The Wednesday Five

In this week’s Wednesday Five:

  1. Screenwriter Annie Mumolo on Life After Bridesmaids
  2. Can An App Teach Mindfulness?
  3. Samantha Bee Needs to Conquer the Political Conventions
  4. Eight Words That Led This Woman To Her Perfect (Male) Mentor
  5. Women’s Voices Archives — “Artist and Designer Susan Ritter Finds Beauty in the Natural World.”


Screenwriter Annie Mumolo on Life After Bridesmaids

In her 2011 review of the Oscar-nominated comedy Bridesmaids, our resident film-expert, Alexandra MacAaron, wrote:

“The success of Bridesmaids, critical and box office, can only help women in Hollywood. Judd Apatow and others have proven that there’s a huge market for gross-me-out raunchy comedy. Kristen Wiig and Annie Mumolo, along with their talented cast, have proven that women can succeed in this fraternity, too.”

Julie Miller of Vanity Fair caught up with screenwriter Annie Mumolo some four years after the box-office hit. She was part of another hit film—on the life of Joy Mangano, the single mother turned Miracle Mop inventor, and has starred in several television productions, including NBC’s About a Boy, Transparent, The Boss, and Bad Moms. Of her ongoing role as screenwriter, she tells Miller:

“With acting, you show up, you work, and you go home,” Mumolo says. “You get paid two weeks later.” Writing, however, is another beast altogether: “The type of mental energy you need to write is different, especially with kids. You’re rarely ever able to focus on anything like that.”

Read the full story at Vanity Fair.




Can An App Really Teach Mindfulness?

Woman MeditatingImage from Flickr via

Recently, Jonathan Urla, our expert on fitness, wrote about the benefits of a simple practice of meditation:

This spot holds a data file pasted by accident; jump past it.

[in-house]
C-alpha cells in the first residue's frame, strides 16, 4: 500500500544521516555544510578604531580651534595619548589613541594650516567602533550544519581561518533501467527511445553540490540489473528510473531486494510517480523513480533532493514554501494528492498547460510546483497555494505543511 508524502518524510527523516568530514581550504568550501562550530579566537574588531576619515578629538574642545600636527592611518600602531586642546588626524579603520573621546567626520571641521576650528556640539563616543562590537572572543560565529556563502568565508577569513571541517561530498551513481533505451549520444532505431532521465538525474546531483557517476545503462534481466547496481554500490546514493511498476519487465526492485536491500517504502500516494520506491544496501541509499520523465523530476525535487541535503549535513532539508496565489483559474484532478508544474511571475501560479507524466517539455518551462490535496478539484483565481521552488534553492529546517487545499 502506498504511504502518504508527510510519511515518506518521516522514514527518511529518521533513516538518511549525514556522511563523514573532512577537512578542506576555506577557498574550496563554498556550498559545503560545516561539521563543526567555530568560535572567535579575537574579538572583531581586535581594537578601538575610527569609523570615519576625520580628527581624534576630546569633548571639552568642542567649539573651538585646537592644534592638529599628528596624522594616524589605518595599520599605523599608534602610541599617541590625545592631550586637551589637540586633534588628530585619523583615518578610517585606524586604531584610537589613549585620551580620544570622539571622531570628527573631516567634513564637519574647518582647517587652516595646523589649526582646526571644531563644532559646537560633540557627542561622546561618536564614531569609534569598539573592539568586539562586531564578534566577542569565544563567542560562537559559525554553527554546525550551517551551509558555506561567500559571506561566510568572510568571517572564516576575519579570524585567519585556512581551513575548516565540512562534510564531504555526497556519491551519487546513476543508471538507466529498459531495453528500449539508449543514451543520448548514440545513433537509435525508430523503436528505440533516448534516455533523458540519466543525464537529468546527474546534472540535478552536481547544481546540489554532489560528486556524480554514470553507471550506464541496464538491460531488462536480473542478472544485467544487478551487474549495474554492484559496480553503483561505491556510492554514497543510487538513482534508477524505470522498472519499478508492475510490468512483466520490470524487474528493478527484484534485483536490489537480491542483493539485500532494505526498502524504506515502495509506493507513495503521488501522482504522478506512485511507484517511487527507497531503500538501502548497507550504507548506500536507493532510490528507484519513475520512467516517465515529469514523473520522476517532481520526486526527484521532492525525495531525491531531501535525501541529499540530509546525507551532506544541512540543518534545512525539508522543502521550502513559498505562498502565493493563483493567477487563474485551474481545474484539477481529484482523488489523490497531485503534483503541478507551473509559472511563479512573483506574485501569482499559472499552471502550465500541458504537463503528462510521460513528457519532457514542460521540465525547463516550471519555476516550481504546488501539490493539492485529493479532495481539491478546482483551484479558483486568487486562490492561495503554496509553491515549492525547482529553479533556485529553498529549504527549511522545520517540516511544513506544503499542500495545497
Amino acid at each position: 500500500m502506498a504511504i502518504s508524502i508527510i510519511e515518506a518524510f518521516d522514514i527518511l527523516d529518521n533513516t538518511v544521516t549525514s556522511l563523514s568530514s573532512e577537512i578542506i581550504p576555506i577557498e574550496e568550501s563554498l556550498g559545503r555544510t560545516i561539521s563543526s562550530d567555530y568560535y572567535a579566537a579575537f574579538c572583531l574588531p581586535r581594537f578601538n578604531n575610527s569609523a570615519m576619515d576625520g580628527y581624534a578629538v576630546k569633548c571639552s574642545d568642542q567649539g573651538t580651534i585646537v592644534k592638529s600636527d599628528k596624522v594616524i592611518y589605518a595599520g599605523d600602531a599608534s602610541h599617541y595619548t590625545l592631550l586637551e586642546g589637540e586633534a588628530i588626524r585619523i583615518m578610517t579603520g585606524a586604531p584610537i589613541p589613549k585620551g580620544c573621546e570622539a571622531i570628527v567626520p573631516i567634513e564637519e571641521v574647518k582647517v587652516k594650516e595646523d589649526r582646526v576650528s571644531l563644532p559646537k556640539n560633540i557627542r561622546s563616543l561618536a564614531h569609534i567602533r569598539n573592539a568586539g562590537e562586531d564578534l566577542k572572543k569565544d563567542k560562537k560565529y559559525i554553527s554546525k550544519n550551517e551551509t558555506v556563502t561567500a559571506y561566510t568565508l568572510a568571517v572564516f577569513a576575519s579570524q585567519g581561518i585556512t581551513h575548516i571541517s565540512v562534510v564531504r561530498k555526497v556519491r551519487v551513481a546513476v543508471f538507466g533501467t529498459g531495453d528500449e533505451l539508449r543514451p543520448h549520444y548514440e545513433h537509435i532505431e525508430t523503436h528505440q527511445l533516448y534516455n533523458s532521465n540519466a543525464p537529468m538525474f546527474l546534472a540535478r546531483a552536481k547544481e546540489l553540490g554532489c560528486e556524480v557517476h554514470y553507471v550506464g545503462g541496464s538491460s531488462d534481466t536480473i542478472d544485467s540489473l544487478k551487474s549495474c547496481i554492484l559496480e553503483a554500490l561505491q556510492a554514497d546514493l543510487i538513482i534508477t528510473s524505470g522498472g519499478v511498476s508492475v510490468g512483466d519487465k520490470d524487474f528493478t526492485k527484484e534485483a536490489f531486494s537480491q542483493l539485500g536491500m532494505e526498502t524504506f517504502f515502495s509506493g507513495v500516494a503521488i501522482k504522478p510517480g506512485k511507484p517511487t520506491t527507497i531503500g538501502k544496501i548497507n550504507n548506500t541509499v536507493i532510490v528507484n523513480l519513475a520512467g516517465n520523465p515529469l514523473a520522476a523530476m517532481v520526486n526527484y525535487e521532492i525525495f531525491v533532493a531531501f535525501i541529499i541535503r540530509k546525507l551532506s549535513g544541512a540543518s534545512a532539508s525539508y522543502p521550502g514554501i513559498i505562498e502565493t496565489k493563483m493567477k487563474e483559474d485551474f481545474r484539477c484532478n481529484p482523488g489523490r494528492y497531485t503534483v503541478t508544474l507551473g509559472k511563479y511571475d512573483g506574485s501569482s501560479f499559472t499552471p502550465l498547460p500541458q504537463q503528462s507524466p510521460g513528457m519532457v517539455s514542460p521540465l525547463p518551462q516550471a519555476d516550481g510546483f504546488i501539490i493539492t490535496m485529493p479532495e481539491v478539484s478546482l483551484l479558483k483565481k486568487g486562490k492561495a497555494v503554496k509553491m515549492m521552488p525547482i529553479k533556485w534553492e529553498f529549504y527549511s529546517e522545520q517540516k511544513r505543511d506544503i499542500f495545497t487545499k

“In my professional and personal life, I have always sought to optimize my performance and well-being. Research shows that meditation can re-wire your brain to be more efficient, help prevent disease, and even promote natural healing. For me, meditation is as essential as exercise for my health, both mentally and physically.”

And, for the many who still find meditation particularly challenging, enter Mark Wilson of Fast Company, who has tried to learn to meditate for over 20 years. Perhaps that’s why he exploited the latest technology — meditation apps and and virtual reality — to help him. And for good measure, he also went the old-fashioned route and asked a Buddhist to help him, in person. The results are a funny and poignant read on one person’s quest for solace in our advanced technological world. Wilson’s conclusion:

That said, I’m impressed at just how good the digital tools are. (I get why Headspace has raised tens of millions of dollars, and I’m still mulling a subscription.) But the even more surprising thing was what I learned from a Google Maps search. If I’m compelled, there are centers of meditation all around me, and people like Hakusho who will go out of their way to share their knowledge. No doubt, an app makes for a light commitment. But if you want to significantly change your life, there’s no replacement for warm hand to warm hand.

Read the full story at Fast Company.

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